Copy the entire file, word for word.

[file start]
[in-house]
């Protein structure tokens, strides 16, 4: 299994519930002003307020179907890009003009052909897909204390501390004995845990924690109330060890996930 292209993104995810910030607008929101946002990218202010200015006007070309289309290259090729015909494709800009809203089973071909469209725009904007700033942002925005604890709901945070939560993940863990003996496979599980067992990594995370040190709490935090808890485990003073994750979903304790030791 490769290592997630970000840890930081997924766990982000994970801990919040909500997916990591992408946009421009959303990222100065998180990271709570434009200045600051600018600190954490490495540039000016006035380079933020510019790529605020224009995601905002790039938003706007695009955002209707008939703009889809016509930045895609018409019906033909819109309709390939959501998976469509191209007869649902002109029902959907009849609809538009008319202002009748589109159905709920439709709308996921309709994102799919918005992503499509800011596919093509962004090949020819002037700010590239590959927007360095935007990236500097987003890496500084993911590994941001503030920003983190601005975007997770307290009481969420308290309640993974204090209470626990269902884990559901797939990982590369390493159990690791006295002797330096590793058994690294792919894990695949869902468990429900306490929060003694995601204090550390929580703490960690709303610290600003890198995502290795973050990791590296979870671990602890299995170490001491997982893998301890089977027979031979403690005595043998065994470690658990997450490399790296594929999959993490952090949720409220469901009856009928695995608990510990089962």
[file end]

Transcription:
[in-house]
């Protein structure tokens, strides 16, 4: 299994519930002003307020179907890009003009052909897909204390501390004995845990924690109330060890996930 292209993104995810910030607008929101946002990218202010200015006007070309289309290259090729015909494709800009809203089973071909469209725009904007700033942002925005604890709901945070939560993940863990003996496979599980067992990594995370040190709490935090808890485990003073994750979903304790030791 490769290592997630970000840890930081997924766990982000994970801990919040909500997916990591992408946009421009959303990222100065998180990271709570434009200045600051600018600190954490490495540039000016006035380079933020510019790529605020224009995601905002790039938003706007695009955002209707008939703009889809016509930045895609018409019906033909819109309709390939959501998976469509191209007869649902002109029902959907009849609809538009008319202002009748589109159905709920439709709308996921309709994102799919918005992503499509800011596919093509962004090949020819002037700010590239590959927007360095935007990236500097987003890496500084993911590994941001503030920003983190601005975007997770307290009481969420308290309640993974204090209470626990269902884990559901797939990982590369390493159990690791006295002797330096590793058994690294792919894990695949869902468990429900306490929060003694995601204090550390929580703490960690709303610290600003890198995502290795973050990791590296979870671990602890299995170490001491997982893998301890089977027979031979403690005595043998065994470690658990997450490399790296594929999959993490952090949720409220469901009856009928695995608990510990089962």